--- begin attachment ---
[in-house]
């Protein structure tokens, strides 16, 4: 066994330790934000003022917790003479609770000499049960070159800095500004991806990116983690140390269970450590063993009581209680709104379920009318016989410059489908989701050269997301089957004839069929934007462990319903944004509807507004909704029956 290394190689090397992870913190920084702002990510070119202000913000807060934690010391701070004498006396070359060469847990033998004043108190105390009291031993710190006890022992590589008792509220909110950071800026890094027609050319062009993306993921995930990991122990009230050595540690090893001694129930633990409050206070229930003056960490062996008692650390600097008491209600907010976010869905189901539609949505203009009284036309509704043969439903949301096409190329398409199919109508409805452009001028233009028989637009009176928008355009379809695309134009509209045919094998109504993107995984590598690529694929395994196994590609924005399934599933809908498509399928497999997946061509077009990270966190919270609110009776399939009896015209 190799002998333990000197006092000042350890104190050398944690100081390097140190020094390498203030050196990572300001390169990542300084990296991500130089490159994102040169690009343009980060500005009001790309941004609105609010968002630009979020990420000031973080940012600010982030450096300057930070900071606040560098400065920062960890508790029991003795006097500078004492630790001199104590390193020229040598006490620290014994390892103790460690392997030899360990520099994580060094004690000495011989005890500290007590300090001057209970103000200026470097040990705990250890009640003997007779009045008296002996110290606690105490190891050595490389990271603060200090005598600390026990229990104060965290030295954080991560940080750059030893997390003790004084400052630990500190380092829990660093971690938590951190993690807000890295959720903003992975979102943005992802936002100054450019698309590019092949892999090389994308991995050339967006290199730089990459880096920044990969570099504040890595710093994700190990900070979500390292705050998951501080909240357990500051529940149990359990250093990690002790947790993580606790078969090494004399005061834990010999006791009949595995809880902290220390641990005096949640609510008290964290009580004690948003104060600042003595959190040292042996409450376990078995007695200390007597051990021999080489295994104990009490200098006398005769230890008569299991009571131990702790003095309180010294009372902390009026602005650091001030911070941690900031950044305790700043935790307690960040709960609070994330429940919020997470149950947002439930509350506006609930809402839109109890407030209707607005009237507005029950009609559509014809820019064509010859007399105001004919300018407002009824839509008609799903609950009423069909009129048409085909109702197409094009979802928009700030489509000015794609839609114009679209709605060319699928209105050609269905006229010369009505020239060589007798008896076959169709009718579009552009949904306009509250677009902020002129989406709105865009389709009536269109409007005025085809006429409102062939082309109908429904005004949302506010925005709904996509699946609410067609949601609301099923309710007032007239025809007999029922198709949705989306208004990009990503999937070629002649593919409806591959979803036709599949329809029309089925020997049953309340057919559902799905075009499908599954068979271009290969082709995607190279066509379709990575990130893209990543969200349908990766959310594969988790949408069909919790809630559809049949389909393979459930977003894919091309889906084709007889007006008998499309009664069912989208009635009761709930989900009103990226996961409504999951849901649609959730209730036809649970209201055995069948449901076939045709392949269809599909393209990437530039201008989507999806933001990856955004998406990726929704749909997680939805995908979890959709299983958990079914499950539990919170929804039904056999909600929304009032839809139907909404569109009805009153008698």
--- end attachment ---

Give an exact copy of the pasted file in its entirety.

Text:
[in-house]
């Protein structure tokens, strides 16, 4: 066994330790934000003022917790003479609770000499049960070159800095500004991806990116983690140390269970450590063993009581209680709104379920009318016989410059489908989701050269997301089957004839069929934007462990319903944004509807507004909704029956 290394190689090397992870913190920084702002990510070119202000913000807060934690010391701070004498006396070359060469847990033998004043108190105390009291031993710190006890022992590589008792509220909110950071800026890094027609050319062009993306993921995930990991122990009230050595540690090893001694129930633990409050206070229930003056960490062996008692650390600097008491209600907010976010869905189901539609949505203009009284036309509704043969439903949301096409190329398409199919109508409805452009001028233009028989637009009176928008355009379809695309134009509209045919094998109504993107995984590598690529694929395994196994590609924005399934599933809908498509399928497999997946061509077009990270966190919270609110009776399939009896015209 190799002998333990000197006092000042350890104190050398944690100081390097140190020094390498203030050196990572300001390169990542300084990296991500130089490159994102040169690009343009980060500005009001790309941004609105609010968002630009979020990420000031973080940012600010982030450096300057930070900071606040560098400065920062960890508790029991003795006097500078004492630790001199104590390193020229040598006490620290014994390892103790460690392997030899360990520099994580060094004690000495011989005890500290007590300090001057209970103000200026470097040990705990250890009640003997007779009045008296002996110290606690105490190891050595490389990271603060200090005598600390026990229990104060965290030295954080991560940080750059030893997390003790004084400052630990500190380092829990660093971690938590951190993690807000890295959720903003992975979102943005992802936002100054450019698309590019092949892999090389994308991995050339967006290199730089990459880096920044990969570099504040890595710093994700190990900070979500390292705050998951501080909240357990500051529940149990359990250093990690002790947790993580606790078969090494004399005061834990010999006791009949595995809880902290220390641990005096949640609510008290964290009580004690948003104060600042003595959190040292042996409450376990078995007695200390007597051990021999080489295994104990009490200098006398005769230890008569299991009571131990702790003095309180010294009372902390009026602005650091001030911070941690900031950044305790700043935790307690960040709960609070994330429940919020997470149950947002439930509350506006609930809402839109109890407030209707607005009237507005029950009609559509014809820019064509010859007399105001004919300018407002009824839509008609799903609950009423069909009129048409085909109702197409094009979802928009700030489509000015794609839609114009679209709605060319699928209105050609269905006229010369009505020239060589007798008896076959169709009718579009552009949904306009509250677009902020002129989406709105865009389709009536269109409007005025085809006429409102062939082309109908429904005004949302506010925005709904996509699946609410067609949601609301099923309710007032007239025809007999029922198709949705989306208004990009990503999937070629002649593919409806591959979803036709599949329809029309089925020997049953309340057919559902799905075009499908599954068979271009290969082709995607190279066509379709990575990130893209990543969200349908990766959310594969988790949408069909919790809630559809049949389909393979459930977003894919091309889906084709007889007006008998499309009664069912989208009635009761709930989900009103990226996961409504999951849901649609959730209730036809649970209201055995069948449901076939045709392949269809599909393209990437530039201008989507999806933001990856955004998406990726929704749909997680939805995908979890959709299983958990079914499950539990919170929804039904056999909600929304009032839809139907909404569109009805009153008698």